The company said it had agreed a fixed price range on a per region, per month basis, to continue to use Airwave with the Home Office expected to cover any additional coverage of the Airwave service up into 2020 if required.
PAC member MP Kevin Foster noted that the South West region did not have a contingency or parallel running period as part of the migration switchover like other areas, and asked Kennedy how successful this approach would be.
Kennedy responded that the question would be a good issue to put to Home Office permanent secretary Mark Sedwill who was also present later during the same PAC session.
However, as representative for EE, Simon Frumkin, argued that from the perspective of coverage, the region would get the same quality service as elsewhere in the UK.
“The south west, like the rest of the country is a region we feel on track to deliver,” he said.
Home Office leadership
The session also took in the views of senior leadership figures working around the programme, including the ESN programme’s senior responsible officer Stephen Webb, who was praised by the commission for staying in the role for the lifetime of the project.
“We are pleased Mr Webb that you have been SRO for this programme, pretty much from the beginning, which is almost unique in this history of the civil service,” said Hillier.
Beyond the praise, the committee asked Webb about his confidence that ESN was on track.
He responded that based on ongoing work with suppliers supporting ESN through the Emergency Services Mobile Communications Programme (ESMCP), the planned delivery of the programme would not be far off the original ambitious timescale.
“We’re currently working on some revised plans for the timescale, but I think overall, i’m very confident we will get it in very close to the timescale we previously agreed in the final business case,” Webb said. “There will be a little slippage, I accept that.”
Webb added that there was also acceptance of certain conclusions of a critical NAO report into ESN earlier this year that said ESN represented an ambitious timescale, but claimed that there were sufficient contingencies to ensure service continuation via Airwave.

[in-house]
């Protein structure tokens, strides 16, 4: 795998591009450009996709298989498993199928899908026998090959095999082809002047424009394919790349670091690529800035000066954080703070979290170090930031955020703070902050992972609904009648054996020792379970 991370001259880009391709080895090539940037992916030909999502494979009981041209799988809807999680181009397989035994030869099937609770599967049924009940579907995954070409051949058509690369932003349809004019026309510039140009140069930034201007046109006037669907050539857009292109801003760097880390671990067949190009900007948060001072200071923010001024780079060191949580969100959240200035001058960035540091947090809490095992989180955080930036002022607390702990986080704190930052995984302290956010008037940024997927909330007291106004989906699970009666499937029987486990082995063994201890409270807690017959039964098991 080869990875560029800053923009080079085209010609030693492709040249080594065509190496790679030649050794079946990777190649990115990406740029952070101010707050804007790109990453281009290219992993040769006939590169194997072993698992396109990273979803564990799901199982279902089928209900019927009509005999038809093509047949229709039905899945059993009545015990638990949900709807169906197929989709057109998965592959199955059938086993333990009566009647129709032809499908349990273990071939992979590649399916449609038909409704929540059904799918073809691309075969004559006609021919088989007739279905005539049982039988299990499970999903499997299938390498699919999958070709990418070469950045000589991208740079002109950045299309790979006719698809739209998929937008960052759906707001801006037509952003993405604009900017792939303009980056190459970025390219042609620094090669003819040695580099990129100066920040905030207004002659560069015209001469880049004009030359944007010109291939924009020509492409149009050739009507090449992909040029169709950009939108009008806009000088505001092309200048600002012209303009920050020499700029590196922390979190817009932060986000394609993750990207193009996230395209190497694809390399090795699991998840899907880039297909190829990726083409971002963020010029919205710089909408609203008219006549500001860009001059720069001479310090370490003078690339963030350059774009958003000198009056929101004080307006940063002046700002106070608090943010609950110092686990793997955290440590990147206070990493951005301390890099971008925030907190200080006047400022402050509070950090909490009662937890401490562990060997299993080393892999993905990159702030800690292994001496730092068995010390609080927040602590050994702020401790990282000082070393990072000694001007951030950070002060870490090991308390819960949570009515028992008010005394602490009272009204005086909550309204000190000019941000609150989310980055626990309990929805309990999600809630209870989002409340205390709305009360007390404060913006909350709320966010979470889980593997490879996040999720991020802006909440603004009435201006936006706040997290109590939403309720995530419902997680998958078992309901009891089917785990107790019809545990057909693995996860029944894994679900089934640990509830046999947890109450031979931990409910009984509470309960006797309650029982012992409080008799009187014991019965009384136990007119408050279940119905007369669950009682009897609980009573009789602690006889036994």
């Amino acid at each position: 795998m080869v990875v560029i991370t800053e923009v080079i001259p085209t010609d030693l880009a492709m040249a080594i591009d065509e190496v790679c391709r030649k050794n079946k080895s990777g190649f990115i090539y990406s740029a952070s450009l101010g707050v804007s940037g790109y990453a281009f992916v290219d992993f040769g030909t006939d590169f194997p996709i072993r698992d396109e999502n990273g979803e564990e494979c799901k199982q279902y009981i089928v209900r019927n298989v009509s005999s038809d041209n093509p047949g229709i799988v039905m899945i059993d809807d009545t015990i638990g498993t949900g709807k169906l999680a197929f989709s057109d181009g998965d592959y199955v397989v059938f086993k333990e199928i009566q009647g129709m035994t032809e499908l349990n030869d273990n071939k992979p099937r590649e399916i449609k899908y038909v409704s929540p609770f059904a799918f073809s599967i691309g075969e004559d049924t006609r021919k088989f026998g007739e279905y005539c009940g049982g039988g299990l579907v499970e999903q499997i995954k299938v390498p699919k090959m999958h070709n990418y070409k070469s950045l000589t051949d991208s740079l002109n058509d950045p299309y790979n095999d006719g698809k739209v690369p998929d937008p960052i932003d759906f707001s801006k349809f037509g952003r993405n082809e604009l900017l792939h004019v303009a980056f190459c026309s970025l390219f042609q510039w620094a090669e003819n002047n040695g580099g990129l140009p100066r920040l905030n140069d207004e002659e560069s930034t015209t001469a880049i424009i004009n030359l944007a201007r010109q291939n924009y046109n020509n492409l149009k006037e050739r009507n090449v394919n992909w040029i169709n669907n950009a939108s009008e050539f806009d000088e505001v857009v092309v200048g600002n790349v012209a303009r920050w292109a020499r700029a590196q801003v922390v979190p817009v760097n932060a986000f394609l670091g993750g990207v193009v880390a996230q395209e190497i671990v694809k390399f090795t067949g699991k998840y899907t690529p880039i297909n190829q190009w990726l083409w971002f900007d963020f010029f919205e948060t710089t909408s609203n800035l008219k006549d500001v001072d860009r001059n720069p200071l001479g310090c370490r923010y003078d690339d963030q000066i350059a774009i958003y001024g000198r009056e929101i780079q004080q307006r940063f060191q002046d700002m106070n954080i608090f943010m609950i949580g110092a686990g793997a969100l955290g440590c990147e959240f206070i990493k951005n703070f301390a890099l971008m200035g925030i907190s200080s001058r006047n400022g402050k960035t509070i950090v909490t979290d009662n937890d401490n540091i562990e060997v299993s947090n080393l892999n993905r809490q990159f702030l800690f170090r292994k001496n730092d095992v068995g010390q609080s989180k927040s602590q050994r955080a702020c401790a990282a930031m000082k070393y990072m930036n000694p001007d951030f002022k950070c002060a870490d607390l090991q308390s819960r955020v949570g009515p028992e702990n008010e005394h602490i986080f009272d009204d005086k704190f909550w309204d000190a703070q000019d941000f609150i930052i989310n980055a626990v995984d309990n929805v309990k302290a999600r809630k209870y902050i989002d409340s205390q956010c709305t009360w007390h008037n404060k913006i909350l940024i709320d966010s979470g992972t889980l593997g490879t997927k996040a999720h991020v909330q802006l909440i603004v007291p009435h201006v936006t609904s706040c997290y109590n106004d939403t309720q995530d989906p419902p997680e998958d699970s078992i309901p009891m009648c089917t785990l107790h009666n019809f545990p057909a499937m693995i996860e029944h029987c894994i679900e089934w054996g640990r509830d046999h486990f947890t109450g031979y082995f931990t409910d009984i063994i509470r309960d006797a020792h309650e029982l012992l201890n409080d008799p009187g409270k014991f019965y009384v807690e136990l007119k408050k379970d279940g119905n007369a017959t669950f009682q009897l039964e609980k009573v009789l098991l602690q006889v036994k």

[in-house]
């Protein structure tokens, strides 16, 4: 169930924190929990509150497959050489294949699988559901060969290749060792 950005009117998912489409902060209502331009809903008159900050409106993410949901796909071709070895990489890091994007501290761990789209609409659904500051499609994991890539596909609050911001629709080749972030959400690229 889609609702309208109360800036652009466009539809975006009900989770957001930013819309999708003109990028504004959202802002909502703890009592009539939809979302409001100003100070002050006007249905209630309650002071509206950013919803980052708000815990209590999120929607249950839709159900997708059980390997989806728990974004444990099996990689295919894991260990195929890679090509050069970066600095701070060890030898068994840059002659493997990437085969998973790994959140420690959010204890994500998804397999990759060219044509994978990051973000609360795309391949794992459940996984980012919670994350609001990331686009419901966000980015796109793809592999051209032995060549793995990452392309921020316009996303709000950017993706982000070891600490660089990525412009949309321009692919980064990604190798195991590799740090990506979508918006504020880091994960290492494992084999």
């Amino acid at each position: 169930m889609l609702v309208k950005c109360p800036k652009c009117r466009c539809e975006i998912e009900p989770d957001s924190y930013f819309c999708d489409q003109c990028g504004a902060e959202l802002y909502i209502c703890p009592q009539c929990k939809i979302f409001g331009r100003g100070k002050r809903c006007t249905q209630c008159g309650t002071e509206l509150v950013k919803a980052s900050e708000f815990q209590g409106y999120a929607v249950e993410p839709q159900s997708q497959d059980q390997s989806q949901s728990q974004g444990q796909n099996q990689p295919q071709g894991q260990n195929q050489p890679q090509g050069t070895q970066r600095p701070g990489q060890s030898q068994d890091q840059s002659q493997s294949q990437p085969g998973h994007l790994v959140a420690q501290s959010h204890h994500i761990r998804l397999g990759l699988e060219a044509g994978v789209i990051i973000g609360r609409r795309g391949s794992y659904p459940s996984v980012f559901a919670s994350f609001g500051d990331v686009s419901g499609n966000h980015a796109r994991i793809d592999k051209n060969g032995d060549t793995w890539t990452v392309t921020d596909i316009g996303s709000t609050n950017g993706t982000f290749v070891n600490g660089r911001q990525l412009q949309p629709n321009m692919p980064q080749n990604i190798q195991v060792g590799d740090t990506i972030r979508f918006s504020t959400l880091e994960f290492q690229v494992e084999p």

“Because we have that contingency to allow us to buy as much extension as we need, we’re going as fast as we can and if it slips we know how much it will cost,” he said. “But we want to minimise that as much as possible, partly for the savings but also the operational benefits this system promises.”
Asked to clarify key risks facing the programme, Webb stressed the main issues were logistic, rather than technical challenges. He pointed to the need for bringing together a number of separate deliverable plans within the scope of ESMCP that could individually cause wider delay.
On the issue of coverage, Webb argued that the overwhelming majority of services delivered through ESN would come from upgrading masts that were already in place.
“It’s fundamentally different from the original Airwave system where they had to build from scratch,” he said. “Here, we’ll get to 93% geographical coverage with upgrading the series of mast we already have, whether it’s the ones on the EE network or some of Airwave as well in very remote areas.
“Although there is a lot of work to be done on some of those existing masts, they are really to bridge a small gap at the end to meet that target of coverage.”
In considering the logistical challenges of the programme, Webb argued that despite significant work, the Home Office's ambitions for the programme were seen as deliverable, depending on ensuring the timing and order of work was correct.
The PAC also asked about the decision within the ESCMP tender to move on from using Airwave to a new solution. Home Office permanent secretary Mark Sedwill said that the system was contracted and paid to be used up to 2020 and would therefore require a fresh procurement process beyond this point.